This Thanksgiving week, I took a four hour train trip from Boston to New York. Sitting behind me were two older ladies. They didn't know each other and they just ended up sitting together and they talked and talked for that four hours. I know their whole stories, I know their names, I know about their kids and I loved every minute of it. I almost wish I had taped it.
I won't mention their names, but I know them now, after hearing them talk for all that time. One lady is 82 and one is 83. One is from Manchester, England one is from Rhode Island, they had both lived in New Jersey at one time and both were on their way back to New Jersey to be with family for Thanksgiving.
The lady from Rhode Island talked and sounded just like Cyndi Lauper. Exactly. The lady from Manchester had that refined English accent and you can imagine these two accents going back and forth sharing their lives with each other. Cyndi Lauper was nervy and the most talkative. She asked a lot of personal questions, and Manchester calmly answered.
Manchester has two children, one in Washington DC and one in New Jersey, I think she said she lives in Boston now. Rhode Island has five children and nine grandchildren, they live all over and I don't remember where she lives now.
They spoke about their husbands who have both passed, Manchester's husband passed 10 years ago, Rhode Island's husband passed nine years ago to the exact day we were on the train. Cyndi Lauper was very into her husband’s life, it was more about him than her, and it seemed to be a man’s world according to her questions. She asked Manchester what her husband did for a living, rather than asking Manchester what she did. Manchester’s husband did many things, including real estate, to which Cyndi Lauper said, “Oh you must have made a lot of money!” to which Manchester calmly said, “No, just enough to live on.”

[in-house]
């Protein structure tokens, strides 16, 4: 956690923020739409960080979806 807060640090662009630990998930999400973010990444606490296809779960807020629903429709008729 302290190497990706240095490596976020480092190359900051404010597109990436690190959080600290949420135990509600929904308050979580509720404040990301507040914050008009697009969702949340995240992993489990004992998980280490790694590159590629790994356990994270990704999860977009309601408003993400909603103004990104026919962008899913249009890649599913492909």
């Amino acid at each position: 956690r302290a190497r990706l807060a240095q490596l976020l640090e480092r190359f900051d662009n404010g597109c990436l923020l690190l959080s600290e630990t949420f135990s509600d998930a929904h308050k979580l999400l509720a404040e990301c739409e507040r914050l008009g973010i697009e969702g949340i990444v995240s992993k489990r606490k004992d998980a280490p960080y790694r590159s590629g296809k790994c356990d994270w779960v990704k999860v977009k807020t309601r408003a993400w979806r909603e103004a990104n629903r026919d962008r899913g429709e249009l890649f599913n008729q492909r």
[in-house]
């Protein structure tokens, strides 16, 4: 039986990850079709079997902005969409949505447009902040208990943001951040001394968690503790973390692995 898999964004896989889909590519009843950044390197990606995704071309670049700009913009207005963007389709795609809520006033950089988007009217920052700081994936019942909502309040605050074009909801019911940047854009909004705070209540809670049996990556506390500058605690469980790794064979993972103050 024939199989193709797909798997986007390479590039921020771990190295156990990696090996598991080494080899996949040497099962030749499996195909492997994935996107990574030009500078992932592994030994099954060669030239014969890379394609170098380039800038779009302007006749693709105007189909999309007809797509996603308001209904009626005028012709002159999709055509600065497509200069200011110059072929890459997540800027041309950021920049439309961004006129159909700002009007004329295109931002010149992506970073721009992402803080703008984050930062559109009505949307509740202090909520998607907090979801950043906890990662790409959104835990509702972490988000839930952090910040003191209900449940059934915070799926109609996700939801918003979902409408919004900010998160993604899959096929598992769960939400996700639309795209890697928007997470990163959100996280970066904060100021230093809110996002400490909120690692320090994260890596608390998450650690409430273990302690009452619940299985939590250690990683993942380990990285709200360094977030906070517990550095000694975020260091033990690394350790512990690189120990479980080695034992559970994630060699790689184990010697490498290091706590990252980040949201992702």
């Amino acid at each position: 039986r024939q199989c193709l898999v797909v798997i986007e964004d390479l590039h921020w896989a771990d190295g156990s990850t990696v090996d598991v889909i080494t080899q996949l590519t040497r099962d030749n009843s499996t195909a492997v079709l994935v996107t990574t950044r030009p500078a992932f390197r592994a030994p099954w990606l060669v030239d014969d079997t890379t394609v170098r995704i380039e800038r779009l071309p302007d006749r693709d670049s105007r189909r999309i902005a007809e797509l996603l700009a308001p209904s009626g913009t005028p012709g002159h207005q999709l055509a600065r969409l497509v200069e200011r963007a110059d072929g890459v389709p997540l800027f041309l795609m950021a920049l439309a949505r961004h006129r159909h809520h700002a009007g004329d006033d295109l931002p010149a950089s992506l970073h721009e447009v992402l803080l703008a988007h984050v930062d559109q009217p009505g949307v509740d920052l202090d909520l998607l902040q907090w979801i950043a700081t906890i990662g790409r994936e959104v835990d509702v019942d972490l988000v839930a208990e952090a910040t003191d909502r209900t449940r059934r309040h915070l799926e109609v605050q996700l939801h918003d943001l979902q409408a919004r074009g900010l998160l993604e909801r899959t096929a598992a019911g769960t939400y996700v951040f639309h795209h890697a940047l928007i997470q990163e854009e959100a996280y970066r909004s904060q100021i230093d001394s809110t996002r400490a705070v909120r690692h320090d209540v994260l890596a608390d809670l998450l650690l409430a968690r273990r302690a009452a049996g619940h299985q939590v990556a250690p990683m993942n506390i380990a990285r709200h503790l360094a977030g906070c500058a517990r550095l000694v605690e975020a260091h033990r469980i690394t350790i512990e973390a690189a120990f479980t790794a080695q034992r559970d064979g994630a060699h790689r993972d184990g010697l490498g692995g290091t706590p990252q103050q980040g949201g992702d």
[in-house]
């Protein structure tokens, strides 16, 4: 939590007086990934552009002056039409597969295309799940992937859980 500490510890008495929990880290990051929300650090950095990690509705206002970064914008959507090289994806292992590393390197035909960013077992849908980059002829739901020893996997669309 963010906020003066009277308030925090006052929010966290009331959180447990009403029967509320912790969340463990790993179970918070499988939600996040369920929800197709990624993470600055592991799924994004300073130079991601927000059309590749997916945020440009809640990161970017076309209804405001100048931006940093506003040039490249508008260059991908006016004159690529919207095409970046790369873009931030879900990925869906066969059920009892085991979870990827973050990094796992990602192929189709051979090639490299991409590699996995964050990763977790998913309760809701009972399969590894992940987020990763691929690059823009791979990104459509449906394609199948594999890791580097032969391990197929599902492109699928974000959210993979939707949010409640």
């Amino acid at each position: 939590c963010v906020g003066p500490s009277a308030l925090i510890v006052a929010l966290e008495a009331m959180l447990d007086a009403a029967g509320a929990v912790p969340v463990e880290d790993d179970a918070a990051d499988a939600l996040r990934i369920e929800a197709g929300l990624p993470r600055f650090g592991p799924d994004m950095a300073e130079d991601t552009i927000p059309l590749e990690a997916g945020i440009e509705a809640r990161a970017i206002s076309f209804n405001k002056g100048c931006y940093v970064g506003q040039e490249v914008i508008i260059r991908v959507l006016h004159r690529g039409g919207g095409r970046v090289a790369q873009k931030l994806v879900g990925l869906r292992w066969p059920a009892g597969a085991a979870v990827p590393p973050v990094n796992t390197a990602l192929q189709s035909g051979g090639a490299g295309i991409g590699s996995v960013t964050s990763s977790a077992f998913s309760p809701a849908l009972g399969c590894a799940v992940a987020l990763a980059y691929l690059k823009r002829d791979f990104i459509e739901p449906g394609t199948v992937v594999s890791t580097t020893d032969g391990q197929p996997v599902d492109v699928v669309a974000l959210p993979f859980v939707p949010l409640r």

Cyndi Lauper’s husband was a highly regarded college professor. It was a hectic life being a professor’s wife, according to Cyndi Lauper.
They spoke of World War II and of all of the places they have been and lived. They spoke of the Royal Family. Neither of them like Camila, Cyndi Lauper doesn't like Charles, but Manchester says he is not a bad sort.
Manchester came to the US in the 1960s. She said that period of time was a “brain drain” where all the good minds from England moved to the states. She eventually became a citizen with her husband in Elizabeth, New Jersey, they lived in that county at the time and that was the county seat and the location for the citizenship ceremony
The conversation was fascinating. And the thought of these two older grandmas traveling alone together was nice. When the first met, Cyndi Lauper told Manchester that she was nervous about traveling alone, getting on the wrong train and all but Manchester said, "We'll you're on the train now and the only thing to do is get off when it's time. That's it."
Cyndi Lauper had her son picking her up at the train station and Manchester had her daughter-in-law picking her up at the train station. Manchester said the first thing she wanted to do once she was settled at her son's and daughter-in-law's house was to have a hot cup of tea. She said, "When she asks if I want anything [meaning her daughter-in-law], I will say 'yes,' a hot cup of tea!"
I did not look back at them the whole time, I didn't want to spoil the image I had in my head of them. But when my stop came, NYC, I had to get up and leave, so I looked back and there they were, sitting and staring at me. I just stared back, I didn't want to be rude but I wanted to take them in. Neither was what I had pictured in my head and I almost wish I had not looked.
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